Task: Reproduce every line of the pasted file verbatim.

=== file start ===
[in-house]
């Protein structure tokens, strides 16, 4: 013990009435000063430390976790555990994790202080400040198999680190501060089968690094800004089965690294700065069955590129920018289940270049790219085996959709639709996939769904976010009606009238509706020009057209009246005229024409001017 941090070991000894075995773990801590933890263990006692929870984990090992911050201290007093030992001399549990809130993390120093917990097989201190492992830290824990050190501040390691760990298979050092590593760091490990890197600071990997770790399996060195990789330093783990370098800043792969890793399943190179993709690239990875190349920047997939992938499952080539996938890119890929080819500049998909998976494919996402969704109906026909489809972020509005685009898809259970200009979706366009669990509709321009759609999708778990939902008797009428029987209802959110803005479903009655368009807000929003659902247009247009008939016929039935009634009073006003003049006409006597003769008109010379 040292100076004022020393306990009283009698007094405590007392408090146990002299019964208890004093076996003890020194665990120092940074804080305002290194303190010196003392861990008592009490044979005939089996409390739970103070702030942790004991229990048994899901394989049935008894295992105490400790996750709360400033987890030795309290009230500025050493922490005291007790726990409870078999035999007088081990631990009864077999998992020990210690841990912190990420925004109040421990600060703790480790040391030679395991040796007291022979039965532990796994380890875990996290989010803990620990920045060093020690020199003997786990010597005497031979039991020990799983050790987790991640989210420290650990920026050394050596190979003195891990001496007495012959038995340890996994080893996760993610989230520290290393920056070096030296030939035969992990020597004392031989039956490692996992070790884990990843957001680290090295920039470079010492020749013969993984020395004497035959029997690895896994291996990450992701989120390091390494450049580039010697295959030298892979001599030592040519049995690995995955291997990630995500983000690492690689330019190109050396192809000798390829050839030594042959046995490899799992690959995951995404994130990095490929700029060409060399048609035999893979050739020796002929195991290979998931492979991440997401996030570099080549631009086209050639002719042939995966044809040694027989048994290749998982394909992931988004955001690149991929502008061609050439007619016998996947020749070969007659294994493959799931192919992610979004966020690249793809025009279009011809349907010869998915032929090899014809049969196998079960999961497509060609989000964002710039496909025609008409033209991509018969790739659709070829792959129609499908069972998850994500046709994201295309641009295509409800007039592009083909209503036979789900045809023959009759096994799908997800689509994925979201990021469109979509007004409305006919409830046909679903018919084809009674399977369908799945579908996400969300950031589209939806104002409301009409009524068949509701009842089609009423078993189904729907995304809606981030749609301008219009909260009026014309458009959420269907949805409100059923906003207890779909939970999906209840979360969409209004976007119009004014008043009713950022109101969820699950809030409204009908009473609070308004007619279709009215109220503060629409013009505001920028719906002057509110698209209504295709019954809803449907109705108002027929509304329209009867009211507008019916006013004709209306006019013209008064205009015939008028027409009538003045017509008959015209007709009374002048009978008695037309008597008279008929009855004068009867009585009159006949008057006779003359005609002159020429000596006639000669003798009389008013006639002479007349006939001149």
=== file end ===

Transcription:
[in-house]
């Protein structure tokens, strides 16, 4: 013990009435000063430390976790555990994790202080400040198999680190501060089968690094800004089965690294700065069955590129920018289940270049790219085996959709639709996939769904976010009606009238509706020009057209009246005229024409001017 941090070991000894075995773990801590933890263990006692929870984990090992911050201290007093030992001399549990809130993390120093917990097989201190492992830290824990050190501040390691760990298979050092590593760091490990890197600071990997770790399996060195990789330093783990370098800043792969890793399943190179993709690239990875190349920047997939992938499952080539996938890119890929080819500049998909998976494919996402969704109906026909489809972020509005685009898809259970200009979706366009669990509709321009759609999708778990939902008797009428029987209802959110803005479903009655368009807000929003659902247009247009008939016929039935009634009073006003003049006409006597003769008109010379 040292100076004022020393306990009283009698007094405590007392408090146990002299019964208890004093076996003890020194665990120092940074804080305002290194303190010196003392861990008592009490044979005939089996409390739970103070702030942790004991229990048994899901394989049935008894295992105490400790996750709360400033987890030795309290009230500025050493922490005291007790726990409870078999035999007088081990631990009864077999998992020990210690841990912190990420925004109040421990600060703790480790040391030679395991040796007291022979039965532990796994380890875990996290989010803990620990920045060093020690020199003997786990010597005497031979039991020990799983050790987790991640989210420290650990920026050394050596190979003195891990001496007495012959038995340890996994080893996760993610989230520290290393920056070096030296030939035969992990020597004392031989039956490692996992070790884990990843957001680290090295920039470079010492020749013969993984020395004497035959029997690895896994291996990450992701989120390091390494450049580039010697295959030298892979001599030592040519049995690995995955291997990630995500983000690492690689330019190109050396192809000798390829050839030594042959046995490899799992690959995951995404994130990095490929700029060409060399048609035999893979050739020796002929195991290979998931492979991440997401996030570099080549631009086209050639002719042939995966044809040694027989048994290749998982394909992931988004955001690149991929502008061609050439007619016998996947020749070969007659294994493959799931192919992610979004966020690249793809025009279009011809349907010869998915032929090899014809049969196998079960999961497509060609989000964002710039496909025609008409033209991509018969790739659709070829792959129609499908069972998850994500046709994201295309641009295509409800007039592009083909209503036979789900045809023959009759096994799908997800689509994925979201990021469109979509007004409305006919409830046909679903018919084809009674399977369908799945579908996400969300950031589209939806104002409301009409009524068949509701009842089609009423078993189904729907995304809606981030749609301008219009909260009026014309458009959420269907949805409100059923906003207890779909939970999906209840979360969409209004976007119009004014008043009713950022109101969820699950809030409204009908009473609070308004007619279709009215109220503060629409013009505001920028719906002057509110698209209504295709019954809803449907109705108002027929509304329209009867009211507008019916006013004709209306006019013209008064205009015939008028027409009538003045017509008959015209007709009374002048009978008695037309008597008279008929009855004068009867009585009159006949008057006779003359005609002159020429000596006639000669003798009389008013006639002479007349006939001149």